Sidney Crosby’s NHL awards reality shouldn’t overshadow his latest Penguins masterpiece

Auston Matthews is coming up on 65 goals and has had the Rocket Richard locked down for weeks, Nathan MacKinnon and Connor McDavid are embroiled in an Art Ross race for the ages with Nikita Kucherov, and all of this probably means that Sidney Crosby won’t get a single vote as first all-star team center despite the fact that No. 87 is having one of the great seasons of his decorated career.

This serves as an explanation for why Peter Stastny never made a first- or second- all-star team during his career, why Pat LaFontaine made the second team once (first team, never) and Steve Yzerman was never so honored until his 17th season when he was voted onto the first team in 1999-2000.

That was life in the fast line for centers when the NHL was ruled by the Wayne Gretzky-Mario Lemieux hegemony. Now, there are McDavid, MacKinnon and Matthews and one of these three will not be voted onto either all-star team.

Crosby may not get a vote as an all-star, but he might be a factor in the Hart Trophy balloting. Tampa Bay’s right wing Kucherov, who entered Saturday with 133 points to MacKinnon’s 131 and McDavid’s 128, seems to be leading the polls.

Sidney Crosby has pieced together one of the best seasons of his NHL career. AP

But it is Pittsburgh’s center out of another generation who has had as much impact on this season as anyone, somehow dragging his teammates into at least the periphery of the playoff fight on almost his sheer will, alone. Twenty points (7-13) over the previous dozen games entering the weekend illustrate a portion of his impact.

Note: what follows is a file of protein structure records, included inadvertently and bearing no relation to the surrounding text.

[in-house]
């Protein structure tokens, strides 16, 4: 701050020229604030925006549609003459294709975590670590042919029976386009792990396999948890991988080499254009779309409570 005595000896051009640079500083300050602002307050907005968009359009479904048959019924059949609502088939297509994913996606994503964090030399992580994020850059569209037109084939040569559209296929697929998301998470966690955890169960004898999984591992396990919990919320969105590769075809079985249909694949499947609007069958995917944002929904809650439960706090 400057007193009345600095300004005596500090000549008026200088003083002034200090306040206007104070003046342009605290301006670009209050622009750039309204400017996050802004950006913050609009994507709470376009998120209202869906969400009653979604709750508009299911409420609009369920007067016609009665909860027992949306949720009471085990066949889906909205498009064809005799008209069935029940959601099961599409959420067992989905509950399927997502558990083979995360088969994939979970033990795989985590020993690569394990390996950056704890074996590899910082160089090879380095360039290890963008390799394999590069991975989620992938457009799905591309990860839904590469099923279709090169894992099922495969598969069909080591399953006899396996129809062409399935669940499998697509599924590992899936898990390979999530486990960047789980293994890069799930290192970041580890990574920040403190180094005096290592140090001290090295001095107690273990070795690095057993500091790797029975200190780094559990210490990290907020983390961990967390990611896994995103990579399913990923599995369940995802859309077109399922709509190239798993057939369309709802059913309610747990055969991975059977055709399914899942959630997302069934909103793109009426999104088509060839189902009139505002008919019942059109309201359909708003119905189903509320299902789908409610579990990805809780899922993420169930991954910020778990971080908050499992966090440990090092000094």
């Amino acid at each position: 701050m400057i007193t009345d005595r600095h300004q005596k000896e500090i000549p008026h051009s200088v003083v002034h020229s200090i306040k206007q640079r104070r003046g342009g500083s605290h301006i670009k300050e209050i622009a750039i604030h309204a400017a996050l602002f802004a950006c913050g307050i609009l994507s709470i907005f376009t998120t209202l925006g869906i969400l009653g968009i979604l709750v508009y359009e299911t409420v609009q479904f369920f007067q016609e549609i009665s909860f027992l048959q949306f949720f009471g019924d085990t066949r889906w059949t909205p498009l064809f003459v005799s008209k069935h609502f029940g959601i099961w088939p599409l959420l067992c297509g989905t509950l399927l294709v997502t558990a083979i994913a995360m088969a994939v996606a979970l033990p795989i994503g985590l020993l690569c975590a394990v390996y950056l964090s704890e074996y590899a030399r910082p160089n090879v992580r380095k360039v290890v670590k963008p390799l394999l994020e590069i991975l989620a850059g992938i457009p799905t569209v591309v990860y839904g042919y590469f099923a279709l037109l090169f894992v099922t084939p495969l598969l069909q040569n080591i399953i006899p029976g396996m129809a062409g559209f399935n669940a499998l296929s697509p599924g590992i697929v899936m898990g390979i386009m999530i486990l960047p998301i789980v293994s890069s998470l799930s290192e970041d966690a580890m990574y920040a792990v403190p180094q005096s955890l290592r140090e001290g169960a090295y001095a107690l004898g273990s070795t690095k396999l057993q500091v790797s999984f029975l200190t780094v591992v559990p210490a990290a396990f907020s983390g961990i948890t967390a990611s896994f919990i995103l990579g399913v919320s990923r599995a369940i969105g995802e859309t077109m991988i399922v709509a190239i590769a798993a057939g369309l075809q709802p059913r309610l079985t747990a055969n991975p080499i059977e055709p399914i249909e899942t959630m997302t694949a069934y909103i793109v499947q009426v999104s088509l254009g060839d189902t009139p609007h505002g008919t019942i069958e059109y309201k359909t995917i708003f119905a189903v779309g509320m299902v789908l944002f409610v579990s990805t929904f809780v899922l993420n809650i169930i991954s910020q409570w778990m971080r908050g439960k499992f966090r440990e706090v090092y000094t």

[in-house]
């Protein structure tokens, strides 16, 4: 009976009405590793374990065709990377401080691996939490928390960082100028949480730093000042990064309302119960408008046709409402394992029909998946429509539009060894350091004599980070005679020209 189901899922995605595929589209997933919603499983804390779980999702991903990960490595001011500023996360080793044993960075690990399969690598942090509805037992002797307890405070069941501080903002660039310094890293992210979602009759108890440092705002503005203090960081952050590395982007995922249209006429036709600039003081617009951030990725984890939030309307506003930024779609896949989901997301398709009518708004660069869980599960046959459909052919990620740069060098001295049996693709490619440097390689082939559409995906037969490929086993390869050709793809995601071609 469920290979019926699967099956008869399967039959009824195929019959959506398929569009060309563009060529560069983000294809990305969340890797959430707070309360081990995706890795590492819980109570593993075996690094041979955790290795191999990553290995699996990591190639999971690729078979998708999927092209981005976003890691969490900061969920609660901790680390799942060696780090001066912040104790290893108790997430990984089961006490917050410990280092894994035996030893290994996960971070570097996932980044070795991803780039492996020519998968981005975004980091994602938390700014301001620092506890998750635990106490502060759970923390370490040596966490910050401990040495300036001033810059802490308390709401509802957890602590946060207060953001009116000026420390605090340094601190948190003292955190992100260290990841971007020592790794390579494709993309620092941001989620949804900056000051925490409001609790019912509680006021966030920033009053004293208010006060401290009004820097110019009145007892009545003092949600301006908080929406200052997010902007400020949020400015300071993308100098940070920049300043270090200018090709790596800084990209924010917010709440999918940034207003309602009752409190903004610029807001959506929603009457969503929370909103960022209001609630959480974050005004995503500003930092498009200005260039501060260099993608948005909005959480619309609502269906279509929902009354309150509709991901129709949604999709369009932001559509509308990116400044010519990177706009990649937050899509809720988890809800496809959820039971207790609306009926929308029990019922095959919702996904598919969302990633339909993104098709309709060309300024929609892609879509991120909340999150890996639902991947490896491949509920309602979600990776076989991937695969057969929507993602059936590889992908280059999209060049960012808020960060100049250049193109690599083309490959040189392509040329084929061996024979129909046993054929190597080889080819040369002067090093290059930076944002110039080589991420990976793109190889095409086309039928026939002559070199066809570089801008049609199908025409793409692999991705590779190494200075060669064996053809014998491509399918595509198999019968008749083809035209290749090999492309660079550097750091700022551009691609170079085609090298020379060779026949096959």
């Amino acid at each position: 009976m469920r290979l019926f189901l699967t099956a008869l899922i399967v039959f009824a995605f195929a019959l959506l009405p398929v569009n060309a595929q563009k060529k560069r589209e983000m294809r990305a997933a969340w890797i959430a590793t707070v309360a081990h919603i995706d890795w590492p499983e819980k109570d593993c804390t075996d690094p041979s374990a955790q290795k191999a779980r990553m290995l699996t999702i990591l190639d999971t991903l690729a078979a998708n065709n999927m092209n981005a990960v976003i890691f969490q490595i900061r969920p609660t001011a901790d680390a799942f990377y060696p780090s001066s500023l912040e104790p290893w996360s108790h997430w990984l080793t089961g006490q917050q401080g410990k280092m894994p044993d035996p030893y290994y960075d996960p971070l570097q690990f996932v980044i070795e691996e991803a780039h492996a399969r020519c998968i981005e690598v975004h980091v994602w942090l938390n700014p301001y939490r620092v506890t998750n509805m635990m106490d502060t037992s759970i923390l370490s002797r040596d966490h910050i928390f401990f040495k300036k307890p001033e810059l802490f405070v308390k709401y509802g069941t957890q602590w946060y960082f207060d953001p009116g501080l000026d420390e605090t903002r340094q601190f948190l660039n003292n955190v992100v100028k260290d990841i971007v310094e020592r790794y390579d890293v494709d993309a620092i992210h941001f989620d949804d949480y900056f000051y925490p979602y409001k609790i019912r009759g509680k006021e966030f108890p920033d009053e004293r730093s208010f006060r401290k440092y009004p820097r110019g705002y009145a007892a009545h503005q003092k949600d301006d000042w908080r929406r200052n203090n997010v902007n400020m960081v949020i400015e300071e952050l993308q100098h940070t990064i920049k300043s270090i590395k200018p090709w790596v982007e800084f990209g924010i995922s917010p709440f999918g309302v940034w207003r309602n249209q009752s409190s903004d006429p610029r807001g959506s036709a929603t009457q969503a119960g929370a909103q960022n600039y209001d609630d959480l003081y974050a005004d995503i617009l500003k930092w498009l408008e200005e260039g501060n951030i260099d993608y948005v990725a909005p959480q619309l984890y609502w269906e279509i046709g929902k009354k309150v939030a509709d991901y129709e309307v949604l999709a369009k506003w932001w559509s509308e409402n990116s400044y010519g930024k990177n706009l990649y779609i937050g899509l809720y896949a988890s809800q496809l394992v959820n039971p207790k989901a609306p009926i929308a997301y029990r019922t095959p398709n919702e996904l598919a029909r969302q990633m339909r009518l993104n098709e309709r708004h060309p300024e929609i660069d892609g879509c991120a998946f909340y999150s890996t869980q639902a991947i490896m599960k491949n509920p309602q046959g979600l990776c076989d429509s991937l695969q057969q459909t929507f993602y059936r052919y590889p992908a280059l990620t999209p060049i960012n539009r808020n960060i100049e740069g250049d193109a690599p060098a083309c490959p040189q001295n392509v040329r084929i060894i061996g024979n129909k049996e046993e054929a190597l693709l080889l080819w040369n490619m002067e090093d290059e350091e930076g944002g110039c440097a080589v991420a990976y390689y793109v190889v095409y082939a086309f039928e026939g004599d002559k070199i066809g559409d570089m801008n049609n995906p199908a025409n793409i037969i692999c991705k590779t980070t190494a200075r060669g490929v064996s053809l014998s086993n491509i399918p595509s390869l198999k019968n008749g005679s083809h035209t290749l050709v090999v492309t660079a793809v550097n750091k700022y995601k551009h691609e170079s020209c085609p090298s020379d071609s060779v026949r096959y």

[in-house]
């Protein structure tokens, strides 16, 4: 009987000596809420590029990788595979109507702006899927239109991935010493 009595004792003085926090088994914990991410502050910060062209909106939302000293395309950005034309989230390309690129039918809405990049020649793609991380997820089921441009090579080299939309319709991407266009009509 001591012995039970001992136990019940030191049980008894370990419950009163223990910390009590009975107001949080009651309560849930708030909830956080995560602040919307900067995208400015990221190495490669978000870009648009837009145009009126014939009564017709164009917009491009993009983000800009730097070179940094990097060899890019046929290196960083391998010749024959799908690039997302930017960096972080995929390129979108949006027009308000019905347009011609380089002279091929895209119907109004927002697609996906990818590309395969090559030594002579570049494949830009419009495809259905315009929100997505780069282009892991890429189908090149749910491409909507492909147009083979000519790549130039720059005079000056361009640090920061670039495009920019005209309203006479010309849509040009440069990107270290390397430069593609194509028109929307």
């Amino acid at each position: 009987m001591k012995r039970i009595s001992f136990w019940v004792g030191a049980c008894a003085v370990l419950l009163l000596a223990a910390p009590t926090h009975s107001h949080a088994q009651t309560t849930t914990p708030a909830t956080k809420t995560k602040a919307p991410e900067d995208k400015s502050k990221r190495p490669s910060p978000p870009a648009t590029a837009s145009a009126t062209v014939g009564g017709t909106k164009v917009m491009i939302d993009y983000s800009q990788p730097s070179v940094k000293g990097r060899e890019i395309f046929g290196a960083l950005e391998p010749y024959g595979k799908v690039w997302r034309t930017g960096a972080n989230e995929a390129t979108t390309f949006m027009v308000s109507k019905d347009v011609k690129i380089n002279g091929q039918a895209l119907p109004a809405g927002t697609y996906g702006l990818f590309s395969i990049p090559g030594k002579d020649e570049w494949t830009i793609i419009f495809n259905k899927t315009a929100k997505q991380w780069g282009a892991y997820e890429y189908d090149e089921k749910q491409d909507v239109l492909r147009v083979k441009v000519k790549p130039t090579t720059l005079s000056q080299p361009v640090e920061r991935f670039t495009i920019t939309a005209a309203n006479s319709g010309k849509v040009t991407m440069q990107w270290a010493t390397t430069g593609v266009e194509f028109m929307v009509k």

Not only is there no need to add a qualifier citing Crosby’s age of 36, that would constitute an insult. No one needed to know Crosby’s age to recognize that he dominated the Rangers in every facet at the Garden last Monday when the Penguins were a gust of air from being blown out of the playoff picture.

Crosby has a year to go on the 12-year, $104.4 million extension that began in 2013-14. He has been the most underpaid athlete in professional sports since the moment he entered the league in 2005-06, capping himself for 17 years at an annual average value of $8.7M per — to coincide with his 8-7-87 birthdate and uniform number 87 — following his mandated three-year, entry-level deal. An uncapped Crosby would have merited a payday at least treble that amount.

Nathan MacKinnon entered Saturday with 131 points in the Art Ross race. NHLI via Getty Images
Nikita Kucherov, at 133 points, entered Saturday as one of the Art Ross candidates. USA TODAY Sports

There is some trepidation that the captain might flee what surely appears to be a ship sinking more rapidly than the S.S. Blueshirt at the advent of The Letter in 2018, but the majority (and perhaps more learned) opinion expects an extension early this summer ahead of an attempted accelerated reconstruction. Good luck with that after the last three or four years of doubling down on an obsolete group.

Next season would be Crosby’s 20th as a Penguin. Martin Brodeur left New Jersey for a half-season in St. Louis so he could go out on his own terms. Mike Modano signed with his hometown Red Wings for one final season after 20 years with the Stars organization.